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mosa's notes

summer 2000

Recently, I was told of a group of women in Russia who refused to allow their soldier-sons to be sent to Chechnya, even though their sons' military pay was their only source of income. My friend (a man), went on to say it would be good for me to facilitate such a movement among all mothers.

For over 40 years, I have been working, in one way or another, on what i've phrased "future-possible". In '95, I began compiling articles to our webpage which speak to me of positive possibilities. I have many additional items I'd like to post to our weblibrary. [see:] My time for the last five years has been tending to the present moment in the Black Hills (He'Sapa in Lakota).

Many circles of prayer and focus groups e-mail me to join with them. (I'm writing to you because your address has come to me through one of these.) Each of these are good and I add my prayers to the issues brought to the fore; the weather, environmental crises, wars, acts of violence, genetic engineering, famine, disease.

My thoughts turn to the questions: Are these prayer foci all just an act of applying a bandaid to a gaping wound? What would happen if just a small group of mothers in each nation joined together, let their voices be heard saying, "Our sons will not murder any other mother's son on any battlefield"?

Is it possible to talk with mothers and allow them to see that any son is just as precious as theirs?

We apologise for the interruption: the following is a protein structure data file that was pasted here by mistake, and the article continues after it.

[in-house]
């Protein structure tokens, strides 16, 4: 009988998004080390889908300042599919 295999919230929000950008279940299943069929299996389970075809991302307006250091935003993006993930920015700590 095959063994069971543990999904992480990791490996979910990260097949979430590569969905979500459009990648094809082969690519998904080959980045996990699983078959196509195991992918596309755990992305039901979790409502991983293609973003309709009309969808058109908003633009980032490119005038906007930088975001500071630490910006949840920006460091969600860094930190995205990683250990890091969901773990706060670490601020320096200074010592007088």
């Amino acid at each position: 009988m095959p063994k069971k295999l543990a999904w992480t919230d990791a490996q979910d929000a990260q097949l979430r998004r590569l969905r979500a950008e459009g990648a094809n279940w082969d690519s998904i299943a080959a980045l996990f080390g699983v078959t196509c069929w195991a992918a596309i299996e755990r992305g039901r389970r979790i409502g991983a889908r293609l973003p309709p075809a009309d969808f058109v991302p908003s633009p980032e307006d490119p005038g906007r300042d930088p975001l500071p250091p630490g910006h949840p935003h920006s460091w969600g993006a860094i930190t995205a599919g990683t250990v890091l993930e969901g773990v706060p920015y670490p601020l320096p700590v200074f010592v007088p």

I see a chance for a true healing for Our Mother and all her children through, what seems to me, to be an obvious, simple answer to this question. Yes, we can!

Now for my reason for writing each of you: How?

It has come to me since my conversation with my friend that this, the InterNet, is a very good way to start. But, many, many people are not on the InterNet so we also must pass the idea on to every woman we know. So, here I begin with what I have been posting each Mother's Day for my 12 years on the Net:

Julia Ward Howe, author of "The Battle Hymn of the Republic,
proposed Mother's Day as a day for women to join together in the
pursuit of peace and disarmament. Sounds like a good idea to me.

Mother's Day Proclamation 1870
[2000 - 130 years and counting]

Arise then...women of this day!
Arise, all women who have hearts!
Whether your baptism be of water or of tears!
Say firmly:
We will not have questions answered by irrelevant agencies,
Our husbands will not come to us, reeking with carnage,
For caresses and applause.
Our sons shall not be taken from us to unlearn
All that we have been able to teach them of charity, mercy and patience.
We, the women of one country,
Will be too tender of those of another country
To allow our sons to be trained to injure theirs.
From the voice of a devastated Earth a voice goes up with
Our own. It says: "Disarm! Disarm!
The sword of murder is not the balance of justice."
Blood does not wipe our dishonor,
Nor violence indicate possession.
As men have often forsaken the plough and the anvil at the summons of war,
Let women now leave all that may be left of home
For a great and earnest day of counsel.
Let them meet first, as women, to bewail and commemorate the dead.
Let them solemnly take counsel with each other as to the means
Whereby the great human family can live in peace...
Each bearing after his own time the sacred impress, not of Caesar,
But of God -
In the name of womanhood and humanity, I earnestly ask
That a general congress of women without limit of nationality,
May be appointed and held at someplace deemed most convenient
And the earliest period consistent with its objects,
To promote the alliance of the different nationalities,
The amicable settlement of international questions,
The great and general interests of peace.
-- Julia Ward Howe                

I would like to set a date for this "general congress" - how about Mother's Day, 2001? I ask the support of any of you who would join me in facilitating.

rebecca michele lord

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